Drilled to be reborn- Recycling old oil and gas well to make geothermal energy!
Greenwell energy produces greenheat form empty oil and gas wells, and delivers the heat to agropreneurs that grow heat intensive products
When we started with our Greenwell energy project a lot of people dared to say to our face that this is the greatest idea they have heard but it will not work.
But what do we do and why it was invisible till yet?
We produce deep geothermal heat without drilling! Yes, without extra drilling.
And we plan to recycle thousands and thousands of existing oil and gas wells that are over 1000 m deep.
There are approx 800 in Austria alone, around 75.000 producing wells in Europe and over 1.2 million worldwide.
When these wells are at the end of their production life they will be liquidated by the oil companies. That means they will be completely closed and filled with concrete so that they can’t be used for anything anymore.
Enable sustainable economic growth with intelligent technologies!
There is an increasing customer demand for locally grown fresh agricultural produce like strawberries and tomatoes also during wintertime.Therefore, all over Europe huge greenhouses are built that are predominantly heated by fossil fuels. This trend is devastating for the European CO2-balance as emissions actually increase rather than decrease!
The most expensive part in geothermal energy production is drilling the deep hole. Oil companies own these holes and when they stop using them for oil production, Greenwell has the know-how to “repurpose” them.
Geothermal energy is renewable, available 24 hours a day, 365 days a year, safe and CO2-free, thus the energy that can power our sustainable future. Greenwell then provides “ready-to-use green heated infrastructure” (“greenfrastructure”) with zero CO2 emissions to farmers and other agricultural entrepreneurs (“agropreneurs”) at a competitive flat rate!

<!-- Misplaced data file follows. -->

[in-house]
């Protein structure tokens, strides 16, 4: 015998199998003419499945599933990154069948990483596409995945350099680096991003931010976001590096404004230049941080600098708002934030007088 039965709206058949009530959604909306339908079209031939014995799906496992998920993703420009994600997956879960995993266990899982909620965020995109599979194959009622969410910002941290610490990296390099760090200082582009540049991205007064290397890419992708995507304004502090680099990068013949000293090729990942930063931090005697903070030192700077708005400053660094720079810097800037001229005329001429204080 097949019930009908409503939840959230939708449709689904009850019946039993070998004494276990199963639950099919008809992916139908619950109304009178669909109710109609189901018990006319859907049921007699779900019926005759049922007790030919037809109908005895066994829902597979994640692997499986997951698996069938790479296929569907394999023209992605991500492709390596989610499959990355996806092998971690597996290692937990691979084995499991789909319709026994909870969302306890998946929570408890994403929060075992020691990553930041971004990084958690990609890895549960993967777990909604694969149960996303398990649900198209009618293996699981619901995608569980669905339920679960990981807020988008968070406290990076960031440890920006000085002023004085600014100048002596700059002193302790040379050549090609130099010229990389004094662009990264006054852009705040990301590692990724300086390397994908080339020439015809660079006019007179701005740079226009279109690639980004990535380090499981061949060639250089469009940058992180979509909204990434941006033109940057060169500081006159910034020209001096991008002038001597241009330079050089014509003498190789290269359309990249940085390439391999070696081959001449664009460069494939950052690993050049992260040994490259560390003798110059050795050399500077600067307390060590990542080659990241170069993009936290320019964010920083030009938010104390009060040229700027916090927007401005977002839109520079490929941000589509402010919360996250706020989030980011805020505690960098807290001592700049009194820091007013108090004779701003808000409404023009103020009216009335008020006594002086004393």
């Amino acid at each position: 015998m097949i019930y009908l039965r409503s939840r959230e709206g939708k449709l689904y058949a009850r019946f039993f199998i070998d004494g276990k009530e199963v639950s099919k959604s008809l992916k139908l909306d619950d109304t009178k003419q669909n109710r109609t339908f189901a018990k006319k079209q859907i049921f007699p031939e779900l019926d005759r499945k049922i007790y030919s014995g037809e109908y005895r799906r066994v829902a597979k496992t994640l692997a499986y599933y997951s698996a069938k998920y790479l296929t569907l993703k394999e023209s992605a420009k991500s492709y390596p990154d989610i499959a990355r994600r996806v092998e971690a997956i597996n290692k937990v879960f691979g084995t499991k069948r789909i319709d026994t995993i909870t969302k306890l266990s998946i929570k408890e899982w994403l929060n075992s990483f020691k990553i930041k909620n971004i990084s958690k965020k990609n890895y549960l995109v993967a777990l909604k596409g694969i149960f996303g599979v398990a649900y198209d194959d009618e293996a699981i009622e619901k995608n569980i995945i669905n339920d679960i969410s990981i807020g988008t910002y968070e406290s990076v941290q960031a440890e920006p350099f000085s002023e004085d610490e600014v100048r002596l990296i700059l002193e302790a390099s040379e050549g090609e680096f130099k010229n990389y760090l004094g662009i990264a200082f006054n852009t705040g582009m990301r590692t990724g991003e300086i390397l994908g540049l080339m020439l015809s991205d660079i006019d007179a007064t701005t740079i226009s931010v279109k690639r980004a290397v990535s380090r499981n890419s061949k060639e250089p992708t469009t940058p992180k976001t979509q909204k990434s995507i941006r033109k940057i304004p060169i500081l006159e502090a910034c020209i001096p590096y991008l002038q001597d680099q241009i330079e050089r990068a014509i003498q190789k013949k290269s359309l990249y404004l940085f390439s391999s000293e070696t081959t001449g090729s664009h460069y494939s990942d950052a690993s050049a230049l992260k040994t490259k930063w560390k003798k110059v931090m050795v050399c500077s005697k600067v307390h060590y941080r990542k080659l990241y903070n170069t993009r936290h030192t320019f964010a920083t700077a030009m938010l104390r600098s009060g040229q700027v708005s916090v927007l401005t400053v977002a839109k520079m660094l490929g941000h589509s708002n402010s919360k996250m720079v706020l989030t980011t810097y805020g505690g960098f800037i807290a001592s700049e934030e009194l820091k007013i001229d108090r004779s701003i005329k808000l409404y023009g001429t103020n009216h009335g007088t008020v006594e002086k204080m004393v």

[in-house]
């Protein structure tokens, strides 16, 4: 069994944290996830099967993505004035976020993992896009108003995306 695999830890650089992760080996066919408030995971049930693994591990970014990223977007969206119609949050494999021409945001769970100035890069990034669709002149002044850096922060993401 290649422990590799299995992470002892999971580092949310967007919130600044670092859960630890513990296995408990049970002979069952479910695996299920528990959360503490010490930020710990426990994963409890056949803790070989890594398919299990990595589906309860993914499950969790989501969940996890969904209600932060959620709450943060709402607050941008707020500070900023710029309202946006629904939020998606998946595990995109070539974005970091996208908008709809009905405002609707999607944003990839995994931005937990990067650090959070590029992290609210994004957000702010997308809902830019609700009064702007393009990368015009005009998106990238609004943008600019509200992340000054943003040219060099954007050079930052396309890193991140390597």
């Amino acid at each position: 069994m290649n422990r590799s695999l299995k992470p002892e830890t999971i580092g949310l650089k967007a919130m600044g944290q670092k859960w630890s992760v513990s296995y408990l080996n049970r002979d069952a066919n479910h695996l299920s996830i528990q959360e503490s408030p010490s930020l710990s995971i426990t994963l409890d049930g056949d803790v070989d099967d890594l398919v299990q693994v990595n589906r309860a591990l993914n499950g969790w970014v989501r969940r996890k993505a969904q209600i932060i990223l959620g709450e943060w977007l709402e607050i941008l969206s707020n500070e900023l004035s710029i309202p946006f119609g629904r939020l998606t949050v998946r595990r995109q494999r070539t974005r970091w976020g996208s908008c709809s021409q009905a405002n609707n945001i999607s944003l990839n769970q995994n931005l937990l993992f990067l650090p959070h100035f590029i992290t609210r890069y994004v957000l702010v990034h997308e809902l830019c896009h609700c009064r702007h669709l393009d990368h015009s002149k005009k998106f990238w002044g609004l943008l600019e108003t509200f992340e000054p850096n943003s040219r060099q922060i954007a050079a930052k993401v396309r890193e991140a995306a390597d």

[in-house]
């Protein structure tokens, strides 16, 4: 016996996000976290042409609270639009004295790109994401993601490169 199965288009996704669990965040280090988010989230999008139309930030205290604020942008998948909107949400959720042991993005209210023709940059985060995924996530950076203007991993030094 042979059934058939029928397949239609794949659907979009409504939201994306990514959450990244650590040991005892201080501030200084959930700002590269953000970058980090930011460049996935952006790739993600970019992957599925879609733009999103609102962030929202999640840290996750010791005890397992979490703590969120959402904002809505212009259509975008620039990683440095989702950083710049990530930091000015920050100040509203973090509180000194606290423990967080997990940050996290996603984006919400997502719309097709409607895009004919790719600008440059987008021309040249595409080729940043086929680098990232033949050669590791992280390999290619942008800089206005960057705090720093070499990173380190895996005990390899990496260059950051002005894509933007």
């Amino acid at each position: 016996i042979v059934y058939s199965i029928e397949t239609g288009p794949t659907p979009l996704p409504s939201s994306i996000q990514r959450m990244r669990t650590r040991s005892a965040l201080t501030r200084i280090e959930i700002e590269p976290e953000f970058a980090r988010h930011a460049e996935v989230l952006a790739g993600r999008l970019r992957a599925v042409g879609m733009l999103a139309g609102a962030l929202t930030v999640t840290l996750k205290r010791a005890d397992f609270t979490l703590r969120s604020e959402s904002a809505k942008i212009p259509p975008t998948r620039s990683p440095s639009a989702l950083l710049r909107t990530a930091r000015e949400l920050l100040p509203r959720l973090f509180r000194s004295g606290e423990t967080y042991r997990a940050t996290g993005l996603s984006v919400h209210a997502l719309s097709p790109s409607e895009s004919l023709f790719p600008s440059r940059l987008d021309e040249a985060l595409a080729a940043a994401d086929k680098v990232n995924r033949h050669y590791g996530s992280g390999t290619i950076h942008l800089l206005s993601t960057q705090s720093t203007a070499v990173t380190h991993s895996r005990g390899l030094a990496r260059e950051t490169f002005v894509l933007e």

The Greenwell Innovation
Greenwell provides farmers with CO2-free heated greenhouses at predictable low prices!
Former oil and gas wells are converted to clean and CO2-free geothermal heat sources.
The most expensive task in geothermal energy production is drilling the hole. Depleted oil and gas wells are well suited for geothermal energy extraction.
Greenwell taps this energy and builds heated greenhouses that are rented to farmers and agropreneurs.
This has been done by oil companies as test runs and pilot projects for more than a decade. While mostly successful technically, hardly a project was commercially successful!
Greenwell investigated the reasons for these failures and developed technical, commercial, systematic and market solutions, ready to be implemented now!
Core Learnings and Innovations:
· Market: The land around former wells is typically used for agriculture, therefore Greenwell targets agricultural customers.
· Systematic: Bring the user to the heat — not the heat to the user.
· Commercial: Oil and gas wells are grouped into nine typical types for which standardized engineering solutions were developed (avoiding expensive “tailormade” approach).
· Technical: Greenwell develops inexpensive and reliable piping, isolation, and other technical equipment for cost-effective conversion of these wells, to replace expensive “oil-field technology” products.
The difference between organic and exponential growth is the cost of the insulated riser tube.
The innovation in relation to the overall strategy of Greenwell.
Greenwell’s overall strategy is to supply CO2-free heated infrastructure to farmers and agropreneurs. The present project aims at providing the first major heat source for this mission!
The innovation of this project focuses on converting depleted oil wells into CO2-free and cost competitive heat producers. As the reuse of depleted oil and gas wells is close to the technical expertise of two of the founders who have a long history in the oil and gas industry we start with this technology. Later the company will also incorporate other heat sources in its strategy.
Together the core team has been developing the key solution for the last three years. Therefore, as soon as the pilot projects are converted, the roll-out of this technology is planned.